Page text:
Now is a Perfect - and Critical - Time for Wildlife Services to Assist with Nonlethal Measures
Montana Wildlife Services recently held its third in a successful series of workshops highlighting the importance and effectiveness of using nonlethal proactive measures to protect livestock from wolves, bears, and other predators. The workshop, held in Conrad, Montana, was co-hosted by the Marias River Livestock Association and Montana State University Extension Service.
Like the previous two, this conference featured another impressive lineup of speakers, including agency officials, ranchers, and conservation representatives. They all shared compelling examples of effective nonlethal strategies to deter predators, including livestock carcass removal projects (the massive Waterton Biosphere Reserve program covers 1.2 million acres); cost-share programs for electric fencing and bear-proof garbage cans and grain bins; and reliable guard dogs that are friendly around people and effective against predators.
Wildlife Services Resource Management Specialist Michael Marlow also emphasized the effectiveness of simple human presence as a deterrent. By analogy, he described the great effort he makes to eliminate his own scent while hunting, even waiting to change into his hunting gear until he is out in the field, yet still noticing coyotes picking up on his scent and immediately fleeing. He pointed out that simply spending time with one's livestock, and leaving behind a human scent, can scare off predators and help reduce the risk of predation.
But perhaps the most resounding message was one that was never explicitly discussed. Over the course of the day, it became increasingly clear that there is an immediate need for Wildlife Services--in Montana and beyond--to provide actual, on-the-ground assistance to livestock producers to help implement the many tools we spent the day discussing.
Interest in these measures is growing, but ranchers, apiarists, backyard chicken owners, and others may lack the experience, time, technical know-how, or financial resources to actually acquire, install, or use them. Where do I get a guard dog and how do I train and care for him? Where do I buy fladry and what is the best way to install it? I've never put up a 6-wire electric fence - can someone help me out? In these circumstances, Wildlife Services is ideally situated to help bridge the divide between concept and application. Historically, however, it has rarely done so.
This presents a perfect--and badly needed--opportunity for Wildlife Services to help usher in a new era of coexistence between people and wildlife. The agency rightly points out that it publishes information about living with wildlife, that its National Wildlife Research Center studies and develops nonlethal ways of reducing conflicts with wildlife, and that--led by Montana Wildlife Services--it has recently begun to hold educational workshops across the country focused on nonlethal measures to reduce livestock depredations (in the last year, in addition to Montana, such conferences have been held in Oregon, Minnesota, Oklahoma, Wisconsin, Idaho, and Texas, and more are planned for California, North/South Dakota, Utah, Nevada, and Washington).
Yet, when it comes to actually addressing livestock-predator conflicts on the ground, the agency has historically used lethal control the vast majority of the time. Wildlife Services spends millions of dollars each year investigating reports of livestock losses; operating helicopters, planes, and other vehicles; and using traps, snares, poisons, firearms, and ammunition to kill predators--all in response to conflicts after they have occurred. But it rarely invests such resources in proactive measures to prevent conflicts from happening in the first place. Indeed, as the recent audit report by the USDA Office of Inspector General noted, the agency's position has long been that implementing nonlethal measures is not its responsibility, and that such tools "are more appropriately applied by the resource owner"--i.e., ranchers--than by Wildlife Services.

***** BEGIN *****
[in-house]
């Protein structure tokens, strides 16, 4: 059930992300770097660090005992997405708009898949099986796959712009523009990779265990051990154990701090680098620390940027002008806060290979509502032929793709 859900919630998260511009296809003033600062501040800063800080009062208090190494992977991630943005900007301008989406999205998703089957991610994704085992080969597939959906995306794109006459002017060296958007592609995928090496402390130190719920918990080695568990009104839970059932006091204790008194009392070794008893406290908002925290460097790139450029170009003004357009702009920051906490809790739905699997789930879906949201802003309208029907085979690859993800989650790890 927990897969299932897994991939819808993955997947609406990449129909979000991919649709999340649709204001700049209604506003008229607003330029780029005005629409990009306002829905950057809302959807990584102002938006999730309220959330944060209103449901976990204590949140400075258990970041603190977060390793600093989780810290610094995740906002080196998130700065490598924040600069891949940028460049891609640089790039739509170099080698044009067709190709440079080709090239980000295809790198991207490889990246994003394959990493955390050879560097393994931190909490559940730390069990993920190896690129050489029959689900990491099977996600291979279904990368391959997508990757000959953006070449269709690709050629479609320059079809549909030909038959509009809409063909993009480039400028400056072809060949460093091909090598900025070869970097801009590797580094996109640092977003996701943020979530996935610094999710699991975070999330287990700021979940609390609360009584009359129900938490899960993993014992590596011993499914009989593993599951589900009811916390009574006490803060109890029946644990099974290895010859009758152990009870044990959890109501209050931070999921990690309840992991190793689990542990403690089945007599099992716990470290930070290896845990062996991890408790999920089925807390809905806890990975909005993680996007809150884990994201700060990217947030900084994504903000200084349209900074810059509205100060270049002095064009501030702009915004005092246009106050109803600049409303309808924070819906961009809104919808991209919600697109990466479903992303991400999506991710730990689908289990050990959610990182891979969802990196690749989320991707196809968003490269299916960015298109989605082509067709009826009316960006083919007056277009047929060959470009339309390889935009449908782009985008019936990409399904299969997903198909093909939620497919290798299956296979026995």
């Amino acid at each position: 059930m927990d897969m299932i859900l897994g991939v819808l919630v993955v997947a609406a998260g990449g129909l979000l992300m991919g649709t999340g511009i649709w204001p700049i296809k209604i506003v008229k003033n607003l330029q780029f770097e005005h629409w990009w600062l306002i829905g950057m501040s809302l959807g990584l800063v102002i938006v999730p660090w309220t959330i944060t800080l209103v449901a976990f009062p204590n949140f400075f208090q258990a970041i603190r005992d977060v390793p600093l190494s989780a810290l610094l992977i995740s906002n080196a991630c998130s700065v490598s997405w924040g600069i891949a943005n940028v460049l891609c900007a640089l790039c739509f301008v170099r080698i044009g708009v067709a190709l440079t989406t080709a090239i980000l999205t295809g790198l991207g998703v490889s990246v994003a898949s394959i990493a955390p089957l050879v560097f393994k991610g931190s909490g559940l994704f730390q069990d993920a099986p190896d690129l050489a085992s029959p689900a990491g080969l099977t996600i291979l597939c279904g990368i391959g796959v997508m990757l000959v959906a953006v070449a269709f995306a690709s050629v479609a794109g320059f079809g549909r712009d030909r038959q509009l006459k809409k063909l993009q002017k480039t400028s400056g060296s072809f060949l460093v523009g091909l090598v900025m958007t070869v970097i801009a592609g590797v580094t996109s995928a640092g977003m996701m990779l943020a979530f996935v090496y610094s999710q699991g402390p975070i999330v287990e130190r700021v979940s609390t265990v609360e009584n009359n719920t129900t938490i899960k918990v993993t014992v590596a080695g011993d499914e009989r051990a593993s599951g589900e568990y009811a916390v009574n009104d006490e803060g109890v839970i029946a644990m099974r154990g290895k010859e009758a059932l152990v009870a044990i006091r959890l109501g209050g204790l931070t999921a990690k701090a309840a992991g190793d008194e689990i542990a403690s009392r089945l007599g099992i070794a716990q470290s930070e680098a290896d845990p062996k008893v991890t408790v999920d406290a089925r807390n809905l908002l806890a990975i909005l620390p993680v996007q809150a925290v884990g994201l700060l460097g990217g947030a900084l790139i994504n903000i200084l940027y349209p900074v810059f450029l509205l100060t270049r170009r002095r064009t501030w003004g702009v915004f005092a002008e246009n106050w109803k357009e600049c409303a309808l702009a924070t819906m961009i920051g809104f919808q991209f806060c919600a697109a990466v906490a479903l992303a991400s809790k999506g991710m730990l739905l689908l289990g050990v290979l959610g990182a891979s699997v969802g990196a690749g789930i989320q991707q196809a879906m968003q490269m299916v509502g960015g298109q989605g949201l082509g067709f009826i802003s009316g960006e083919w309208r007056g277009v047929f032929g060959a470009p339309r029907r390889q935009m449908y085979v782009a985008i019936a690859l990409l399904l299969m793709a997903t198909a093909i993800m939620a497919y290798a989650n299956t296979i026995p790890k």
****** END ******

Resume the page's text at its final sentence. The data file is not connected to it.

But there is no reason why this should be the case. The federal law governing the agency's activities authorizes the agency to "take any action"--lethal or nonlethal--"in conducting the program." There is nothing preventing Wildlife Services from investing in and prioritizing nonlethal prevention measures, while reserving lethal control as a last resort. Just as importantly, there is nothing preventing livestock owners, counties, state and federal agencies, or other "cooperators" (entities or individuals who contract with Wildlife Services for predator control services) from requesting--or requiring--that the agency prioritize prevention. In fact, if the agency were to invest more in assisting the public with proactive measures, it may ultimately be able to save time and money, prevent more conflicts, and keep many more animals--both wild and domestic--alive.
We appreciate and applaud the time, effort, and resources Wildlife Services has recently invested in research, education, and public outreach regarding the use of nonlethal tools. Now, with interest in these measures growing, it is the perfect time--and more critical than ever--for the agency to seize this opportunity and provide the public with actual, hands-on assistance with acquiring, installing, and correctly using these measures--and making sure they have a chance to work.
Montana's Rocky Mountain Front, not far from Conrad, where grizzlies are expanding eastward back to their historical habitat on the plains. This is one example of the many opportunities--in Montana and beyond--for Wildlife Services to provide on-the-ground asssitance to communities to prevent conflicts. (Photo by Sam Beebe on Flickr)